Greendog: The Beached Surfer Dude – Sega Mega Drive (1992)

Greendog: The Beached Surfer Dude! is a quirky platformer for the Sega Mega Drive released in 1992. You take on the role of Greendog, a surfer dude (as the title implies) who gets sidelined from catching waves after a gnarly wipeout leaves him stranded on a beach with a cursed Aztec necklace. His girlfriend, Bambi, informs him the necklace prevents him from ever surfing again. To break the curse and get back in the water, Greendog must find the six pieces of an ancient artifact scattered across a variety of Caribbean islands.
Gameplay in Greendog is fairly standard platforming fare. You’ll guide Greendog through vibrant levels filled with enemies, hazards, and power-ups. Greendog throws a trusty boomerang frisbee to dispatch foes and collect items. The game throws in some curveballs with unique sections like riding a pedalcopter and skating, keeping things from getting too repetitive. While not a critical darling, Greendog offers a decent challenge and a dose of 16-bit, surfer-dude charm.


WCW VS NWO: World Tour – Nintendo 64 (1997)

Released in 1997 at the height of the Monday Night Wars, WCW vs NWO: World Tour wasn’t story-driven. Instead, it captured the real-world wrestling rivalry between World Championship Wrestling (WCW) and the New World Order (nWo), a rebellious faction within WCW. The game offered players the chance to pick a side and battle it out in various match types with all their favorite WCW wrestlers and nWo defectors.
WCW vs NWO: World Tour wasn’t just about slamming folding chairs. It broke the mold for wrestling games with its innovative grappling system. Instead of button mashing, strategic grappling mechanics allowed for more technical and exciting matches. This, along with a fun roster and exciting gameplay options, made World Tour a critical and commercial success, leaving its mark as a forerunner in the genre


World Cup 98 – Nintendo 64 (1998)

World Cup 98 for the Nintendo 64 throws you right into the heart of the 1998 FIFA World Cup finals. You get to choose from all 32 participating nations and relive the tournament on your own terms. This includes playing through the group stages, knockout rounds, and ultimately vying for glory in the championship match.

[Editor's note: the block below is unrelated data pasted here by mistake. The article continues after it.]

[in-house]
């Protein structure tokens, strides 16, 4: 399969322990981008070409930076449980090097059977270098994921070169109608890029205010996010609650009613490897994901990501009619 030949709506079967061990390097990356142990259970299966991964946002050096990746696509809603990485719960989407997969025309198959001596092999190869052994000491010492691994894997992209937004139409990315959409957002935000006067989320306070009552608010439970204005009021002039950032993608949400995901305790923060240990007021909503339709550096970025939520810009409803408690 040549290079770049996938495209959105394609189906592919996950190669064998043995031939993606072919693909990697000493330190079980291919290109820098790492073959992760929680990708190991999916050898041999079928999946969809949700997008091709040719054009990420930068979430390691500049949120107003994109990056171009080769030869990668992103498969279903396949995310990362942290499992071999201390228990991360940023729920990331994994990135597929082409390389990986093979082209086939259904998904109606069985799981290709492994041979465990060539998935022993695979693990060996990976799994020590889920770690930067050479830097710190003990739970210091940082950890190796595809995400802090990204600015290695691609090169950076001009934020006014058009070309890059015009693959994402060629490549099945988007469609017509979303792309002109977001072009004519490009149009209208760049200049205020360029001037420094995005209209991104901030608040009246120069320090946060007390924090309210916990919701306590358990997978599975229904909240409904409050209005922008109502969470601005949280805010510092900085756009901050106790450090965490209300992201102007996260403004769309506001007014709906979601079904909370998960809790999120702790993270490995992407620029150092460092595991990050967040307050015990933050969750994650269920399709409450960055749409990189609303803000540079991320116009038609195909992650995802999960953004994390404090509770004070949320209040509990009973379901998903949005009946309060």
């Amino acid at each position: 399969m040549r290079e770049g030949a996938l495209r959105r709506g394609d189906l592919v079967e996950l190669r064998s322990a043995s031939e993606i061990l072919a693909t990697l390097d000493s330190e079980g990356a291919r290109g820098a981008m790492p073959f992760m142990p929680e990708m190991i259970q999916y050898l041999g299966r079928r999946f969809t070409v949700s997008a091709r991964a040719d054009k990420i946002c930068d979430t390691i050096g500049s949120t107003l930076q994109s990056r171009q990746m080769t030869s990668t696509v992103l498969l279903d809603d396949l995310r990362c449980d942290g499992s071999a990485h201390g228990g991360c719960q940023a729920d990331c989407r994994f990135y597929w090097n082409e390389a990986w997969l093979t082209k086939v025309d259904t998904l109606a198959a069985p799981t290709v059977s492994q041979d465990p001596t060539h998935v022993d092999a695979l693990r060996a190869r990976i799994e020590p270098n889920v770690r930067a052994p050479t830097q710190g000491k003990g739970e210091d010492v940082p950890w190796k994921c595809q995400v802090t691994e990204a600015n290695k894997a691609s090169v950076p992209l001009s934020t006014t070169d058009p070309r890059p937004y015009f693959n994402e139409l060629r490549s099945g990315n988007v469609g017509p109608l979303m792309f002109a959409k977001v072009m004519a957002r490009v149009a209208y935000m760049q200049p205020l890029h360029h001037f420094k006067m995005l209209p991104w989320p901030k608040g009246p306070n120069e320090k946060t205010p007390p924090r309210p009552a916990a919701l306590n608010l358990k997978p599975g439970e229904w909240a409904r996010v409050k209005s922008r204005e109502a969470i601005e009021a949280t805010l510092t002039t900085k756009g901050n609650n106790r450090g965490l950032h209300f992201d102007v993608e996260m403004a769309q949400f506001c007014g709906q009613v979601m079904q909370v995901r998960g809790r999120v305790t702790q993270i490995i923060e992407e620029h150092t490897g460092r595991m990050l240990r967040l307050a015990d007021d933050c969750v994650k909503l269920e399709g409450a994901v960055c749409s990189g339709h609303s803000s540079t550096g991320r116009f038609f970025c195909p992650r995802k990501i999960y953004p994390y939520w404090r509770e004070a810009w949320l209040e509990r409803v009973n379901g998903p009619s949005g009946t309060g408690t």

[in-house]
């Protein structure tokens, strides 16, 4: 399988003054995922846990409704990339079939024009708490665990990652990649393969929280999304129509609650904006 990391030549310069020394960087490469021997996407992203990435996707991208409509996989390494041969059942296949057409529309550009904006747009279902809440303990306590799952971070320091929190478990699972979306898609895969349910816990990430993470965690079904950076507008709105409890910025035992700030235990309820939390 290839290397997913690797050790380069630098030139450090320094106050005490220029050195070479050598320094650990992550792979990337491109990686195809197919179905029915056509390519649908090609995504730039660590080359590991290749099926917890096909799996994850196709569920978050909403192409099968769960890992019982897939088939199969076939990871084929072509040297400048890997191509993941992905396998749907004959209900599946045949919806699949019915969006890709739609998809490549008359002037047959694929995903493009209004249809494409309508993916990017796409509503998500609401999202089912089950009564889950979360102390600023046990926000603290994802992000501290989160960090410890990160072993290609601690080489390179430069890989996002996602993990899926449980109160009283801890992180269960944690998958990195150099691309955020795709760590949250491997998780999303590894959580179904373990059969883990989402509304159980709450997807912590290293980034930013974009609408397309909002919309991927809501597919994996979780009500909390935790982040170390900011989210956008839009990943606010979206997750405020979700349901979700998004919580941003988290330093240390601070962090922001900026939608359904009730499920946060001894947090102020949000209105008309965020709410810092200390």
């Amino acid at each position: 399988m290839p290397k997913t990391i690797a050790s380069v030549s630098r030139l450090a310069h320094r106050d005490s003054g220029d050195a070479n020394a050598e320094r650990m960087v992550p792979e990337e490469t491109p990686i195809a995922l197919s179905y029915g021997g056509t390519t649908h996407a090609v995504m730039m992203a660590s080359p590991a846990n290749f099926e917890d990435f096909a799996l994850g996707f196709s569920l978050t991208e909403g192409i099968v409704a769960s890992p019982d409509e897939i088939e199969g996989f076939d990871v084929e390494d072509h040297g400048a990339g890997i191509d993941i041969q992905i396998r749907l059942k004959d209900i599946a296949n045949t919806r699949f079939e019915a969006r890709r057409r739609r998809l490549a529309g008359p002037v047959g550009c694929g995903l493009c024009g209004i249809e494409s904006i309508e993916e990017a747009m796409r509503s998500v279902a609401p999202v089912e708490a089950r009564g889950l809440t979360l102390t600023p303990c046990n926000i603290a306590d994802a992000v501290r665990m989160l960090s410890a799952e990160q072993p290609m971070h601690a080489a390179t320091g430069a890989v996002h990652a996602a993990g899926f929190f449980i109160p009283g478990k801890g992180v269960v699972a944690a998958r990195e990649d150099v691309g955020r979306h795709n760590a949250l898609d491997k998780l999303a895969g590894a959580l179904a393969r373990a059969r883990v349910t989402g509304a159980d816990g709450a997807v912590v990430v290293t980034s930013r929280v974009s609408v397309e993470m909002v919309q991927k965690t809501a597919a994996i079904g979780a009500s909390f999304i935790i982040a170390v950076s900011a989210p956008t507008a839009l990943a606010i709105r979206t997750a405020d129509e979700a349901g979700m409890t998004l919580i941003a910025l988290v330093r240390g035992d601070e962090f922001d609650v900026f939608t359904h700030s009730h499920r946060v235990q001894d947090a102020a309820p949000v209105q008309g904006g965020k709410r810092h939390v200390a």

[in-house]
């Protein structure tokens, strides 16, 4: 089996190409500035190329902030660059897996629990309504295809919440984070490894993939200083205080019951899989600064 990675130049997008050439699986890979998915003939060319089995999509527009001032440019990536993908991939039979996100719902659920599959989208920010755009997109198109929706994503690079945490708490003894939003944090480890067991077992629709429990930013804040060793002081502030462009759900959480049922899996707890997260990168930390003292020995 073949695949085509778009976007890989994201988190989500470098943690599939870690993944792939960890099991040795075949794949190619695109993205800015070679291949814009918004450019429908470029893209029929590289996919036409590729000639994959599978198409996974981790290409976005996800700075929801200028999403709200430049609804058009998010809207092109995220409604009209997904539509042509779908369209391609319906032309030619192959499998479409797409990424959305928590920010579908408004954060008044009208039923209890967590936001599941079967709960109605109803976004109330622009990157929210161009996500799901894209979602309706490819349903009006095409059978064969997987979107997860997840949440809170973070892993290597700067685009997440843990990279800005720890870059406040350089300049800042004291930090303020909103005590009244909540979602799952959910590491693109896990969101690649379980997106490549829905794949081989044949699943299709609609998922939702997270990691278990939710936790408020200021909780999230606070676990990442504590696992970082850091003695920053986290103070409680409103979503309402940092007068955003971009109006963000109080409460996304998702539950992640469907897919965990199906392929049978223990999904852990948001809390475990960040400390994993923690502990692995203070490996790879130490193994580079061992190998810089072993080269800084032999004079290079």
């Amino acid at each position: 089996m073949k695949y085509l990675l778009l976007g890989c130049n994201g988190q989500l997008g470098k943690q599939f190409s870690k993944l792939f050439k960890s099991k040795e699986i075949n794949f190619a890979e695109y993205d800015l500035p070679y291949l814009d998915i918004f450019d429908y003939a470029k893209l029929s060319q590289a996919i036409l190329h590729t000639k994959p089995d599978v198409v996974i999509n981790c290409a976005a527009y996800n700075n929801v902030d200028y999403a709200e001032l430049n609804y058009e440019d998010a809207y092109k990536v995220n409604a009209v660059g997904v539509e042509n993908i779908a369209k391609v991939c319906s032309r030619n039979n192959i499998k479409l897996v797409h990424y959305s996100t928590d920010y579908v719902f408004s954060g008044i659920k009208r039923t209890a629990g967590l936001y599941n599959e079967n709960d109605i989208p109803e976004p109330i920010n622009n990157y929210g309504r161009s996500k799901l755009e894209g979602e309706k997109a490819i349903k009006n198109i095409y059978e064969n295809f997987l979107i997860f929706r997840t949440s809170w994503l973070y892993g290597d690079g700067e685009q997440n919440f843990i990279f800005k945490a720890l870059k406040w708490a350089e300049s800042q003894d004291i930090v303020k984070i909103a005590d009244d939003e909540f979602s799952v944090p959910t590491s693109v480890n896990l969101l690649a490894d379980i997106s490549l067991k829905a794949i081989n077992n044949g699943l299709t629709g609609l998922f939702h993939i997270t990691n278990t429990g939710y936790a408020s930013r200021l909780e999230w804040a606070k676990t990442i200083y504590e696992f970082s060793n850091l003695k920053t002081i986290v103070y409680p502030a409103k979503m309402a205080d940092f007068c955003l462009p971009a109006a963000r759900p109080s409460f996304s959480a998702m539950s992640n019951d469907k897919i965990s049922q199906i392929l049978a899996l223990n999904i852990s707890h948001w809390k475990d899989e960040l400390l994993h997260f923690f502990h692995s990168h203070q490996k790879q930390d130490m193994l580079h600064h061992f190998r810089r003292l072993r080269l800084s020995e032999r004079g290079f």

While the story is all about real-world football history, the gameplay offers a fun and strategic experience. World Cup 98 builds upon the engine of its predecessor, FIFA: Road to World Cup 98, but adds some improvements. You’ll find more control over in-game tactics and player positioning. There’s also a friendly match mode that allows you to play with teams that didn’t qualify for the finals, offering additional variety for exhibition matches. Whether you want to recreate classic matches or rewrite history with your favorite team, World Cup 98 lets you experience the thrill of the world’s biggest football tournament.


International Superstar Soccer 64 – Nintendo 64 (1997)

International Superstar Soccer 64 is a football (European)/soccer simulation game that lets players experience the excitement and drama of professional soccer. The Japanese release is specific to Japan’s J-League.
Players can choose from a variety of national and club teams from around the world and compete in matches against other teams for the International Cup; World League is a series of 70 matches against every team from around the world. There are six game modes to play, including a 1-4 player Exhibition, League, Cup, and Training – each with its own unique challenges and objectives.
You can also play a penalty shoot-out competition with up to 4 players, or attempt to complete certain scenario games (where each game is set up with a specific goal, for example scoring a goal within a given time limit or stopping the opposing team from scoring, etc.).
In Exhibition mode, players can choose to play a single match against any team in the game. The League mode allows players to participate in a full season of matches, competing against other teams to win the championship. In Cup mode, players can participate in a tournament-style competition, competing against multiple teams to become the champion.
The game’s Training mode is a great way for players to practice their skills and improve their performance. It allows players to practice different soccer techniques and hone their gameplay skills.
One of the most notable features of International Superstar Soccer 64 is its AI, which provides a challenging and dynamic gameplay experience. The game also includes multiple camera angles, allowing players to see the action from various perspectives.


FIFA: Road To World Cup 98 – Nintendo 64 (1997)

The late-1997 edition of FIFA was heavily tied in with the qualifying procedure for the 1998 World Cup. In the Road to the World Cup mode, you take a team from first qualification through to the main tournament, using the varying systems in different parts of the world. The game features 16 distinct outdoor stadia. The League play features 189 clubs and 11 leagues. Each team has specific crowd chants incorporated into the ambient sound.
The action is faster than in previous versions, and AI has been expanded. Players have distinct facial feature and hair styles. Each match is introduced by Des Lynam and commentated on by John Motson and former Scotland international Andy Gray.

Boxed, No Insert